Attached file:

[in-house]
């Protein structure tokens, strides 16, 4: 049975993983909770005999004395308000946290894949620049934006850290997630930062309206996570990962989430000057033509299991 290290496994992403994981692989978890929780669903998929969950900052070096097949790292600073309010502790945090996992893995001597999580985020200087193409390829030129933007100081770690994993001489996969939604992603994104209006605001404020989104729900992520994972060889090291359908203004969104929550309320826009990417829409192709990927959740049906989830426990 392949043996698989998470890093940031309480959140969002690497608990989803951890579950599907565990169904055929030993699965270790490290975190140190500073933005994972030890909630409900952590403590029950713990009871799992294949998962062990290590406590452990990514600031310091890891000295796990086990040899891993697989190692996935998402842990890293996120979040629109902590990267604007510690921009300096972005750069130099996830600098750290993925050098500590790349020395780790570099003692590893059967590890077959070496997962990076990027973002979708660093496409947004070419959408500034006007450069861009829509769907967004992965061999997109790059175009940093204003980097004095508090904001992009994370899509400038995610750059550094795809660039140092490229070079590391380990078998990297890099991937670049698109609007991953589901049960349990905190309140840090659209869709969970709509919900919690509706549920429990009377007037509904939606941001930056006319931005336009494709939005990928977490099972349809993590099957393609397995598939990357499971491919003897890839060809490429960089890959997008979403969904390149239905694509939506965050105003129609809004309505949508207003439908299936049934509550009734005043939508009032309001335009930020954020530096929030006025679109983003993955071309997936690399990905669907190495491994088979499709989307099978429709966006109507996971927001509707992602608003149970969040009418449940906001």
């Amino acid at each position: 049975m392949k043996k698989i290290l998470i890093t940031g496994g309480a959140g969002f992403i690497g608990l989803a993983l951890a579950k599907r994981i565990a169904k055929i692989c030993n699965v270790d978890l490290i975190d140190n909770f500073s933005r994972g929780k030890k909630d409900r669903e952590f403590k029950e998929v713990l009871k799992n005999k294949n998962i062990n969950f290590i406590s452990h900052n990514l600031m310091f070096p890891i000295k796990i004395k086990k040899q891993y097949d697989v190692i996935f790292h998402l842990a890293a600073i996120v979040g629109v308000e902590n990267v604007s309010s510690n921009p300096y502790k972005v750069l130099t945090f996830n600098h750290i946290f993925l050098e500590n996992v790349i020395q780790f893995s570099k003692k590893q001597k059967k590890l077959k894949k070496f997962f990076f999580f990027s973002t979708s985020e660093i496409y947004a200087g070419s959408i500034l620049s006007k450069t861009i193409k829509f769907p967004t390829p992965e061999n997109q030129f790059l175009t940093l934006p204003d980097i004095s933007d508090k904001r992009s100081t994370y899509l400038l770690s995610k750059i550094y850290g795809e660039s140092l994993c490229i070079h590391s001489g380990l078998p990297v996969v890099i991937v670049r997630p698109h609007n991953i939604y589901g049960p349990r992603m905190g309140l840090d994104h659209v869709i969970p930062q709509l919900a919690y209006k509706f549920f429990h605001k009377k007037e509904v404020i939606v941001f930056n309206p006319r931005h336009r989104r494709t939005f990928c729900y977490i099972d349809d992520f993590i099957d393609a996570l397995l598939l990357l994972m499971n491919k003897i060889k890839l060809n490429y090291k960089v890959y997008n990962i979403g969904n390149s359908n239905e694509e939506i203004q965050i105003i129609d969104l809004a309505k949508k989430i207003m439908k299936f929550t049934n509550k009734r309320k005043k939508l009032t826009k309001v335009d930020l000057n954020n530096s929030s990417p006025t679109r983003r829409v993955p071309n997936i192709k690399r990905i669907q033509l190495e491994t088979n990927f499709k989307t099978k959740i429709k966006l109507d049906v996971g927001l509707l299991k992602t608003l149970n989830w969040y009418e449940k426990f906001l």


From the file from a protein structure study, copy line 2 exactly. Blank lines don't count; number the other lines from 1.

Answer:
């Protein structure tokens, strides 16, 4: 049975993983909770005999004395308000946290894949620049934006850290997630930062309206996570990962989430000057033509299991 290290496994992403994981692989978890929780669903998929969950900052070096097949790292600073309010502790945090996992893995001597999580985020200087193409390829030129933007100081770690994993001489996969939604992603994104209006605001404020989104729900992520994972060889090291359908203004969104929550309320826009990417829409192709990927959740049906989830426990 392949043996698989998470890093940031309480959140969002690497608990989803951890579950599907565990169904055929030993699965270790490290975190140190500073933005994972030890909630409900952590403590029950713990009871799992294949998962062990290590406590452990990514600031310091890891000295796990086990040899891993697989190692996935998402842990890293996120979040629109902590990267604007510690921009300096972005750069130099996830600098750290993925050098500590790349020395780790570099003692590893059967590890077959070496997962990076990027973002979708660093496409947004070419959408500034006007450069861009829509769907967004992965061999997109790059175009940093204003980097004095508090904001992009994370899509400038995610750059550094795809660039140092490229070079590391380990078998990297890099991937670049698109609007991953589901049960349990905190309140840090659209869709969970709509919900919690509706549920429990009377007037509904939606941001930056006319931005336009494709939005990928977490099972349809993590099957393609397995598939990357499971491919003897890839060809490429960089890959997008979403969904390149239905694509939506965050105003129609809004309505949508207003439908299936049934509550009734005043939508009032309001335009930020954020530096929030006025679109983003993955071309997936690399990905669907190495491994088979499709989307099978429709966006109507996971927001509707992602608003149970969040009418449940906001």